How to Get Kids to Play Outdoors
By Meagan Francis
Why kids are spending so much time indoors, how it hurts them — and what to do about it
When I was 10, the age my oldest son is now, I raced outside nearly every summer morning. All the neighborhood kids left their houses right after breakfast, eager for another day of exploring streets and trails, climbing trees, or hunting for fuzzy caterpillars on the leaves of bushes and shrubs. We barely set foot inside until dusk, when we finally trooped home, filthy, scabby-kneed, and exhilarated. As I cuddled with my mother on the sofa after a long day of play, she'd inhale deeply and sigh, "Mmm, you smell like sunshine."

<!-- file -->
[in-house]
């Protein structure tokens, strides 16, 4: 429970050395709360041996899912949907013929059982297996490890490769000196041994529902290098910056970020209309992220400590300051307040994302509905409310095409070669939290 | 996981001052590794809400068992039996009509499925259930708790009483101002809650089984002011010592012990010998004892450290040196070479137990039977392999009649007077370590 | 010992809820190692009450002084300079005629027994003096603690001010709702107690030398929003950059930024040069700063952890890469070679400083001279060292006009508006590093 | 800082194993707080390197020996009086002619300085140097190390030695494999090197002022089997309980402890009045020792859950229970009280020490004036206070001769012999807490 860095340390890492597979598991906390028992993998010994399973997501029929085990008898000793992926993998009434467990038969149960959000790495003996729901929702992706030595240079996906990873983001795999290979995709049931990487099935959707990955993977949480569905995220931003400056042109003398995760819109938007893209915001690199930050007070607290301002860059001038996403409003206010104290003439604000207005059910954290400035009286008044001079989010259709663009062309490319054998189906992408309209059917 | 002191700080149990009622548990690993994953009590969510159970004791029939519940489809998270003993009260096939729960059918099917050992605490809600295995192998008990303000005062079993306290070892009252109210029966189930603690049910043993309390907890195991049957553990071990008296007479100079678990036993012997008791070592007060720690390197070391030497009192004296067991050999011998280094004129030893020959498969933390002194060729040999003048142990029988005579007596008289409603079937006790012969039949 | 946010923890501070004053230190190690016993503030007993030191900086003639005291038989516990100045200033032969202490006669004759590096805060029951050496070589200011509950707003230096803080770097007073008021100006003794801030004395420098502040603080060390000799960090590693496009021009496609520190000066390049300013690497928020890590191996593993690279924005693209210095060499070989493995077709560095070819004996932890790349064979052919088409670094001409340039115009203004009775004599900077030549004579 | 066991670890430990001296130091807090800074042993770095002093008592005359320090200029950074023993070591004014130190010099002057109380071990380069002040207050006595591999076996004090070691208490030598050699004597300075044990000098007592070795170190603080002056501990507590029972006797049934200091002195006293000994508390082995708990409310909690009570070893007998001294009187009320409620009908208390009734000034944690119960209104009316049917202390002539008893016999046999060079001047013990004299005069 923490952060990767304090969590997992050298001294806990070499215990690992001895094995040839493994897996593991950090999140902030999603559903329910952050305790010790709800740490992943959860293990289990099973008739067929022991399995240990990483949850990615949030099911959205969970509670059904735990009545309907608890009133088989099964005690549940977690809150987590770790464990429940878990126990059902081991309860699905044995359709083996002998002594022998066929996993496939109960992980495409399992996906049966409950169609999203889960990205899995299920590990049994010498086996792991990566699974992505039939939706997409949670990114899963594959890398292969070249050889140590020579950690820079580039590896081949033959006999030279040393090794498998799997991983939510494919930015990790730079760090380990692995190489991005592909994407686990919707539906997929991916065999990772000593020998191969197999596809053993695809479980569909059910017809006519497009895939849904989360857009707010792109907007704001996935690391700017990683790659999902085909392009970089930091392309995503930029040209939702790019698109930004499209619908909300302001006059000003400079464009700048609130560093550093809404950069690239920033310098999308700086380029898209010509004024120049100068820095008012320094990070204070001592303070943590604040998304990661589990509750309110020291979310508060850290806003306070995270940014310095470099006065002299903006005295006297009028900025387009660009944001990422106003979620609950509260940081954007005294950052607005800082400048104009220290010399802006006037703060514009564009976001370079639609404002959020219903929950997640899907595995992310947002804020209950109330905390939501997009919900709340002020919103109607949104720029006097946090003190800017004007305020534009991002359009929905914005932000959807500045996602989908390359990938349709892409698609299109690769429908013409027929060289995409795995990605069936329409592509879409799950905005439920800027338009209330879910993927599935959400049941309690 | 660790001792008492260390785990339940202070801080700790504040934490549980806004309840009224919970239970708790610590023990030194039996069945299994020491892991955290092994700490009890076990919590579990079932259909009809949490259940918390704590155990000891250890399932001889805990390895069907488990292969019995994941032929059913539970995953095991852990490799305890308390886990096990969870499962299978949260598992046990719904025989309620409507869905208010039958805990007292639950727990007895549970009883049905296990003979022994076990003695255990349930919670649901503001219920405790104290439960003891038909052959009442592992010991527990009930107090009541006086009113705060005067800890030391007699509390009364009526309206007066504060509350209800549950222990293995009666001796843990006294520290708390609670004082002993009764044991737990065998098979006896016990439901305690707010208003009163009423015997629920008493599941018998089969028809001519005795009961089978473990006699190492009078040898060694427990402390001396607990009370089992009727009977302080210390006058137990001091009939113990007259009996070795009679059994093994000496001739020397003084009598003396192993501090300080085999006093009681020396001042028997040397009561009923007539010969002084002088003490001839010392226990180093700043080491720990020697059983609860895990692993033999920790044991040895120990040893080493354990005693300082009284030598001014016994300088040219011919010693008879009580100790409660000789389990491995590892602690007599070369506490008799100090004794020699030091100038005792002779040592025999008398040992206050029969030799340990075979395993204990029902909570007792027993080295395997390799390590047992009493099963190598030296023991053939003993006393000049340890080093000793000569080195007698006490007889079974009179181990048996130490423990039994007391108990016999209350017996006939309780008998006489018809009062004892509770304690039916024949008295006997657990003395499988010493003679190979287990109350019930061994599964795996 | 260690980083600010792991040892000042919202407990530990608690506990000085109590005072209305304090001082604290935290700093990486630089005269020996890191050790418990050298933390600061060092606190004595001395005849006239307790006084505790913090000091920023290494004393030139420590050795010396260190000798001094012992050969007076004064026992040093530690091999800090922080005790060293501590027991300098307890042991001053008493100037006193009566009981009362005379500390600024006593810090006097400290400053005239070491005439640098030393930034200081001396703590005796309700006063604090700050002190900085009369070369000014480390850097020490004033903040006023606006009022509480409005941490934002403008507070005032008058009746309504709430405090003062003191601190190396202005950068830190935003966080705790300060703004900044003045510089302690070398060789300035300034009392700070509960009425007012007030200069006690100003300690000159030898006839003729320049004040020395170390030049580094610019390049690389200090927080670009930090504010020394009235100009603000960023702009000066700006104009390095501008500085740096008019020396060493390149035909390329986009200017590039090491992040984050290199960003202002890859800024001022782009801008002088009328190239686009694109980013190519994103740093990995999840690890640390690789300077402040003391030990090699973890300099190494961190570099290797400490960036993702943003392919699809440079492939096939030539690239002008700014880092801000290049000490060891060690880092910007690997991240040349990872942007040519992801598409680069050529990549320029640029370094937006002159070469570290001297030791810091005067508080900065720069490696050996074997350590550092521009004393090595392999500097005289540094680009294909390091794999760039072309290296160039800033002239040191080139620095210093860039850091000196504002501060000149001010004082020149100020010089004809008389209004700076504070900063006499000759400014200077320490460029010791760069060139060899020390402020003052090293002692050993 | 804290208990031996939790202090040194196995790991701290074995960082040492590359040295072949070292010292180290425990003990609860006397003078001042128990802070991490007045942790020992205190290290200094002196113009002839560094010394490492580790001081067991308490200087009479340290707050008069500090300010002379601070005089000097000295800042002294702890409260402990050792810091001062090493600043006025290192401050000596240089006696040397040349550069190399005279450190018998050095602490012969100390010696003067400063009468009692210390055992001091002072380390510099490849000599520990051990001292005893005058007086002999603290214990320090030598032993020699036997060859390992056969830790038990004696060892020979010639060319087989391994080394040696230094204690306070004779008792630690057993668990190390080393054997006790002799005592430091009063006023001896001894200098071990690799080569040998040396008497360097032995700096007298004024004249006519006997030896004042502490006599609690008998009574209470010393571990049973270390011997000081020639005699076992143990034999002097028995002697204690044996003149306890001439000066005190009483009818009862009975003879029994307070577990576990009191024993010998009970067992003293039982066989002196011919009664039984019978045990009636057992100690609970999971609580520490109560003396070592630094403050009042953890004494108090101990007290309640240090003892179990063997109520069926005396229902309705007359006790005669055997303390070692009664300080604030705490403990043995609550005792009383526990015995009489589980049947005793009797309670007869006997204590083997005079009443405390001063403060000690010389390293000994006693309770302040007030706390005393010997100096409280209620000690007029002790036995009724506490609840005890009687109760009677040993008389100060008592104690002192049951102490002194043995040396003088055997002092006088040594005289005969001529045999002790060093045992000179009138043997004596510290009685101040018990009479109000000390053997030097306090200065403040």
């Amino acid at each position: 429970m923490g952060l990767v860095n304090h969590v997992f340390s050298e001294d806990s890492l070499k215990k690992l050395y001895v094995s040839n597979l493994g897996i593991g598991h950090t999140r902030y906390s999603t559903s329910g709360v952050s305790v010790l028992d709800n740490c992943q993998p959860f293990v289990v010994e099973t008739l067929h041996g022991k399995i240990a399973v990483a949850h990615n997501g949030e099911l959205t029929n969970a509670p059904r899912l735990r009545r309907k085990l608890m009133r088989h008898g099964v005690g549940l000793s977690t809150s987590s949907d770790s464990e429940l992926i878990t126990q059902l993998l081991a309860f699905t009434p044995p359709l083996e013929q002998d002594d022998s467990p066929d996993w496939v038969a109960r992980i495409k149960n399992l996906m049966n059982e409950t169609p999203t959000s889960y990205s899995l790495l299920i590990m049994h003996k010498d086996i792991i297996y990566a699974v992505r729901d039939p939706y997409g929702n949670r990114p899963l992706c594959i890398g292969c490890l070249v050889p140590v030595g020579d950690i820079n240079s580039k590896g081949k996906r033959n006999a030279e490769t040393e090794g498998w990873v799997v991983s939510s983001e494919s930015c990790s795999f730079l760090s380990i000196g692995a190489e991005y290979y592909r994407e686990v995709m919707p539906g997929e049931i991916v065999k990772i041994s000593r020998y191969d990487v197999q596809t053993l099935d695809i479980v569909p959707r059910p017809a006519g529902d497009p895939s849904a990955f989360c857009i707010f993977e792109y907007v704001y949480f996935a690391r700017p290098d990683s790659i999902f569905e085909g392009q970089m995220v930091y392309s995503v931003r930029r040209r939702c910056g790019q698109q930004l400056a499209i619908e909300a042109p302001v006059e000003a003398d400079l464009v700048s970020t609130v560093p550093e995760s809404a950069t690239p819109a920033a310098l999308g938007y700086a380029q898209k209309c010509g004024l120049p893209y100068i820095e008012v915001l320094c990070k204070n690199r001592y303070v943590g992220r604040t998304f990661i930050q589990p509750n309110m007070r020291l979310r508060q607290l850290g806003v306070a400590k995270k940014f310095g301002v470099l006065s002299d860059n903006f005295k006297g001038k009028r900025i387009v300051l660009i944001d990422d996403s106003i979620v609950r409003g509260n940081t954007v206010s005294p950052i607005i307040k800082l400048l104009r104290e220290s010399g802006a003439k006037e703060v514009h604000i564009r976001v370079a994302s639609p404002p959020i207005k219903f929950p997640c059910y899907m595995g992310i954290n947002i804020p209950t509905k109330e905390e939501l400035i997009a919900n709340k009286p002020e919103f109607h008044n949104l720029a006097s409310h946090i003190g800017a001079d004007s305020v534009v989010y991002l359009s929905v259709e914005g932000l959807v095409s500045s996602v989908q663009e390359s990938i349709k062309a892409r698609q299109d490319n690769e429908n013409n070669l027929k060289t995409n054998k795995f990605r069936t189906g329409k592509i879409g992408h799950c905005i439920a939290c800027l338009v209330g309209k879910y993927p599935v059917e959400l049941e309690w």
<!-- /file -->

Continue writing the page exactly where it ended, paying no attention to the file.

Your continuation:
I wish my four kids smelled like sunshine, but if indoors had a smell (computer-screen cleaning fluid? plastic DVD cases?), I'm afraid that would be their signature scent. Staying inside is definitely their default, and sadly, that seems to be the new norm for most kids. In America today, a child is about three times more likely to play video games regularly than to ride a bike, a comparison of studies suggests; the National Sporting Goods Association reports a 33.2 percent drop in bicycling between 1996 and 2006. Even getting to school doesn't get kids outside: In 1969, 87 percent of kids ages 6 to 17 who lived within a mile of school walked or biked there. By 2004, the figure had dropped to 48 percent (of children 9 to 15). "Kids aren't going out the front door much anymore, let alone into natural settings," says Richard Louv, author of Last Child in the Woods: Saving Our Children from Nature-Deficit Disorder and chairman of the Children & Nature Network. He's quick to add that "nature" doesn't have to mean a forest preserve, just any outdoor area that's not too manicured. "A soccer field is not nature, but the edge of the soccer field, where it gets rough and you see weeds and rocks, is," he says. "Digging a hole and finding life, getting physically engaged with the world — that's nature."